Cardinals president of baseball operations John Mozeliak has a favorite line about insanity.
You know the one; it’s defined by doing the same thing over and over again but expecting different results. The approach rarely succeeds and creates much scar tissue even when it does. Sometimes the Cardinals forget.
Nothing makes the Cardinals tie on a bib and eat bad result after bad result like continued attempts to justify a significant contract that is aging poorly.
Combine payroll politics with the burning desire to be right about a player they committed to, and the Cardinals could go toe-to-toe with human hot dog vacuum Joey Chestnut in a contest of stomaching pain.
The Cardinals’ continued doubling down on shortstop Paul DeJong in hopes he could salvage his extension and stop a seasons-long skid at the plate has proven that, yes, sometimes production can indeed be wrestled back from the jaws of insanity. But DeJong’s role also changed greatly during his decline. He was benched and turned into a reserve before his recovery and rise. Most Cardinals fans are happy to see DeJong succeeding again. I don’t think many Cardinals fans are mad that he is, but you better believe that some worry every time so much time spent rationalizing bad results pays off for a front office that can resist pulling certain Band-Aids off until they dissolve entirely.
The Steven Matz saga is nearing this point. It’s hard to see this Matz mess getting cleaned up as nicely as DeJong’s detour. At least not without some sort of audible. The Cardinals, at least for now, seem willing with Matz to keep trying the same thing while expecting different results. But the results are largely similar, and they are hurting the team, and an alteration to the plan could perhaps instead create positives for all parties.
Happy talk about Matz “finding momentum” before this road trip derailed Wednesday in Cincinnati, where his four-inning, six-run shelling by the Reds cost the Cardinals a chance to keep their series winning streak alive. They had to settle for a four-game split instead. Miles Mikolas saved the day Thursday, along with the bullpen.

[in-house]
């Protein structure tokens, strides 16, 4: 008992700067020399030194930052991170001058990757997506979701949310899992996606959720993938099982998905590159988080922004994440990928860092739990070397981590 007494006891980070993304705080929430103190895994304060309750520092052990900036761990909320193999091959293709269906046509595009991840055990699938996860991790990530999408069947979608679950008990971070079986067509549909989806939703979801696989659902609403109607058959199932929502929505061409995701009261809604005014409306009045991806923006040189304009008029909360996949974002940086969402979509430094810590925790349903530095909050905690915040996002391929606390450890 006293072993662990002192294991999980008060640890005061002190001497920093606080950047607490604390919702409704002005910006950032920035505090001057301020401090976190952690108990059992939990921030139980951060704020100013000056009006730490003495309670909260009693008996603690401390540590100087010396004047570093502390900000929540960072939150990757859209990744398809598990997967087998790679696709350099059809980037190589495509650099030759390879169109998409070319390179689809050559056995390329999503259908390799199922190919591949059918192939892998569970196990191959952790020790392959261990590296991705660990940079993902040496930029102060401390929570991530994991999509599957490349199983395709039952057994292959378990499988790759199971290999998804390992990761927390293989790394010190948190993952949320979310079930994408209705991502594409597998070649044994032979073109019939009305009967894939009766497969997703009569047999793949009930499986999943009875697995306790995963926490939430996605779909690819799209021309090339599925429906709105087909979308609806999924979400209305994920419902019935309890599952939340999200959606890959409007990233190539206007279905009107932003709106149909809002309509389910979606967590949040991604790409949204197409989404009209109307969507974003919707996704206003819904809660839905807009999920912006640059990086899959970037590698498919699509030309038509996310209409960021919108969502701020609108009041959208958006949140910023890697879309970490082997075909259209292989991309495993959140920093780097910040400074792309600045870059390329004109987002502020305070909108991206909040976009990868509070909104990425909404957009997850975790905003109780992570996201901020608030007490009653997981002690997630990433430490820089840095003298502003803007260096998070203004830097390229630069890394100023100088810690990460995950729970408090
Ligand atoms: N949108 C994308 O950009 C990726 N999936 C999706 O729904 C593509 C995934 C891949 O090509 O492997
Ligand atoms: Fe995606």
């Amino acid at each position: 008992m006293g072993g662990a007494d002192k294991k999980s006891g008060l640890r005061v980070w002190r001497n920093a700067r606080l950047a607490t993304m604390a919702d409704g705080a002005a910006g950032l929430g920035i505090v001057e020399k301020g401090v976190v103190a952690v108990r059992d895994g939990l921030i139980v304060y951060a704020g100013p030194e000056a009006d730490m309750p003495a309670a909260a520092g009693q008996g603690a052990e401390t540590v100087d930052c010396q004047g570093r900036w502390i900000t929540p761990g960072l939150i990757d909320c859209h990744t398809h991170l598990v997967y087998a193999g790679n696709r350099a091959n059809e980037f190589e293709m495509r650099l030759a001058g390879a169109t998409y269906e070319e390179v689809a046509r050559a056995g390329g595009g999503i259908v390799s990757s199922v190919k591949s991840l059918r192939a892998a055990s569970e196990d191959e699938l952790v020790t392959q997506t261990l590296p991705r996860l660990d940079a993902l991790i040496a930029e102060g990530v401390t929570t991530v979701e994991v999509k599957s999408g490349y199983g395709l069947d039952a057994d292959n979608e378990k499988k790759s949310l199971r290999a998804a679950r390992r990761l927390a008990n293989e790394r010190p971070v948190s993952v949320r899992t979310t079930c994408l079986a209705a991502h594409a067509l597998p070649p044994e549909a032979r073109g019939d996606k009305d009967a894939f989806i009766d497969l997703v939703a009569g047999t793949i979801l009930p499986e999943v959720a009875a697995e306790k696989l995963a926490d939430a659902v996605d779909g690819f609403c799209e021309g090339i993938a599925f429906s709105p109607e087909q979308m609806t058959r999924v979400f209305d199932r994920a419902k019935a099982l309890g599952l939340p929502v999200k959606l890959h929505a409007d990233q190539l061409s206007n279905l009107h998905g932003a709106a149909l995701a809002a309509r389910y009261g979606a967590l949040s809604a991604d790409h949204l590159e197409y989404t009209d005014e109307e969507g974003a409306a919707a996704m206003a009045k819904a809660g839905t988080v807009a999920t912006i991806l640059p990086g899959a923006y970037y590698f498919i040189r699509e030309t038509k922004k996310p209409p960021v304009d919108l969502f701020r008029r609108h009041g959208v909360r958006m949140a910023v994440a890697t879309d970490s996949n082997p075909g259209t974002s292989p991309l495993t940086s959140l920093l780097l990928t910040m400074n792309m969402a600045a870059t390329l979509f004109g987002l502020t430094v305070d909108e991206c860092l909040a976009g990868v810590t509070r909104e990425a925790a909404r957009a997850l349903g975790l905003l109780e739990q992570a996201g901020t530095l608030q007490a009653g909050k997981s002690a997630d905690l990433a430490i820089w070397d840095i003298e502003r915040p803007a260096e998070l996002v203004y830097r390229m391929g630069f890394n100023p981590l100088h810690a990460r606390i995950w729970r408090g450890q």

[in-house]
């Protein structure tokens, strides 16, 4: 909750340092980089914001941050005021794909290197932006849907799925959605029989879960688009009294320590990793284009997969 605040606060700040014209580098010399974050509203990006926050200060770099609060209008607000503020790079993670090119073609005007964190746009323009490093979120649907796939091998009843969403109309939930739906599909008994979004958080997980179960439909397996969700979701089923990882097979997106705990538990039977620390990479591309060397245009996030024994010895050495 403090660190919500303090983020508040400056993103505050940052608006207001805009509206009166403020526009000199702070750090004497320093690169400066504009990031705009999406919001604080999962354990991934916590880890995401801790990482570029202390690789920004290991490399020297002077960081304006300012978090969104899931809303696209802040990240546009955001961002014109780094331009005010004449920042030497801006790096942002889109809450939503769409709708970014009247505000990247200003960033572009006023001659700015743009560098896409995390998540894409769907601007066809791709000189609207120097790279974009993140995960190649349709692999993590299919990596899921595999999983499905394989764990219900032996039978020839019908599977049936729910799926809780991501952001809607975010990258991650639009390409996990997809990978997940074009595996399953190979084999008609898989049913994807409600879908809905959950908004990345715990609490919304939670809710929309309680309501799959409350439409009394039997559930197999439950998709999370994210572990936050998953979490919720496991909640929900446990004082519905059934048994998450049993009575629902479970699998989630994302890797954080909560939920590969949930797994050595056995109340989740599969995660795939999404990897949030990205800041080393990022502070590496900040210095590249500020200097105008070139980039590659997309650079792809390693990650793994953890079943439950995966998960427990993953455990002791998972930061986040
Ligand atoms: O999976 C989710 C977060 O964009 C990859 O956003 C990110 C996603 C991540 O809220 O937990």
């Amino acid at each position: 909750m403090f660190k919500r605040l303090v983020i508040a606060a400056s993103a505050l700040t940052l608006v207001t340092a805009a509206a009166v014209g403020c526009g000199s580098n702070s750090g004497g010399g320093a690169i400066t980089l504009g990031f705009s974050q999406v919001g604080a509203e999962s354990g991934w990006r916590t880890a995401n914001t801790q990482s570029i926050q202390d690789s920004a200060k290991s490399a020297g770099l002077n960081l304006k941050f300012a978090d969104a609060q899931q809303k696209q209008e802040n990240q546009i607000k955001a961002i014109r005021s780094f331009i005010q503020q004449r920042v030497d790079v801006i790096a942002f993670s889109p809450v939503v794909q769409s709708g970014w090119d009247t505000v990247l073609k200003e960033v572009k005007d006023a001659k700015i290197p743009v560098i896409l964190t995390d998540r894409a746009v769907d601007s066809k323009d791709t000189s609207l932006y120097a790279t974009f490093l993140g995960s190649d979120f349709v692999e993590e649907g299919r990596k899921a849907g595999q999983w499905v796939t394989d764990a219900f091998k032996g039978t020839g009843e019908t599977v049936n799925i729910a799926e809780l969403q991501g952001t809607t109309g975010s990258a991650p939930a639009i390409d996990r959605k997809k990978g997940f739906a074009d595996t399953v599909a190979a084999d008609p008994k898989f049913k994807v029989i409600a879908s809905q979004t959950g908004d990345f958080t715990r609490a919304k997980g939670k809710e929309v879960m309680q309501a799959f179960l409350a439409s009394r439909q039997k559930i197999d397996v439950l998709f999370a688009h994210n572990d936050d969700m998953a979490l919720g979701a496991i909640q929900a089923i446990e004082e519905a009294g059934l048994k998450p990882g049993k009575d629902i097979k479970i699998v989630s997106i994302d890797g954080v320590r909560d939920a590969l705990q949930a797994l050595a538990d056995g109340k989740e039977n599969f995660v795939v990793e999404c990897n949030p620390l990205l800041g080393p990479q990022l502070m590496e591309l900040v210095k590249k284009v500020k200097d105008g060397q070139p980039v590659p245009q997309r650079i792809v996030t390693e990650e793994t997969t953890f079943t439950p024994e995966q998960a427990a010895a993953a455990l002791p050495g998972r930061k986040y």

Matz has no wins and a 5.72 ERA this season. He’s allowed a National League-worst 68 hits. This is not some new and unfortunate phenomenon. Since the Cardinals handed him a four-year, $44 million contract entering the 2022 season, his 5.71 ERA as a starter is the ninth-highest among MLB starters who have pitched at least 90 innings. For perspective, Madison Bumgarner, who recently got paid nearly $35 million by the Diamondbacks to stop pitching for them, had a 5.39 ERA during that same span.
We’re not talking about small sample size stuff here. Not anymore. Matz, who was limited last season with knee and shoulder problems, has been healthy so far this season. He’s now made 20 starts for the Cardinals since he joined the team. He had 29 with the Blue Jays in 2021, during the career-best performance that convinced the Cardinals he could be a strong supplemental piece to their rotations. Instead, Matz has been quick to get derailed, like he was with the Mets, and even more unreliable than he was in New York.
None of the southpaw’s 10 starts this season have completed six innings. Five have included four or more earned runs allowed. Matz turns 32 years old next week. This is his ninth season in the majors. A growing pains situation, this is not.
The Cardinals have remained murky about what’s next for Matz. Why? What’s most confusing about not being clear and concise about his most recent start being his last start, at least for a good long while, is that Matz has been and could perhaps again be an effective reliever for the Cardinals. Last season, he had a 1.69 ERA in five appearances out of the bullpen after he returned from injury. His strikeout percentage, which peaked at a career-high 26.1% last season, could perhaps be regained and weaponized if he benefits from a more limited, concise role, where velocity grows and adrenaline can run unchecked.
Recasting Matz as a reliever for the remainder of this season would not be raising a white flag on his contract. It would not mean the situation could not be revisited next spring. It would be an attempt to get a more realistic value from his deal. It would turn the page toward finding what other answers do or don’t exist for a rotation that was built with way too much hope in mind.
If Matz could go the Drew VerHagen route and transition from unreliable starter to reliable reliever, what is left on his contract would be a mostly fair price for that role. If he can’t, well, then the contract is a flop. But isn’t continuing to trot Matz out there as a starter proving that, too?
The Cardinals are 2-8 in games he starts this season. He has not pitched seven innings in a single Cardinals start in 20 tries between this season and last. He has two quality starts — at least six innings pitched and three or fewer earned runs allowed — since signing his contract. Both came last May, more than a calendar year ago.
The Cardinals have another left-handed starter in 23-year-old Matthew Liberatore. He has earned the chance to prove he is ready, or not. Whether he is or isn’t, the Cardinals still need help from outside if this rotation is going to do more than turn what should be series wins into splits or worse. Continuing to do the same thing over and over again with Matz doesn’t change any of those realities. And it could be costing the Cardinals a reliever who could legitimately help.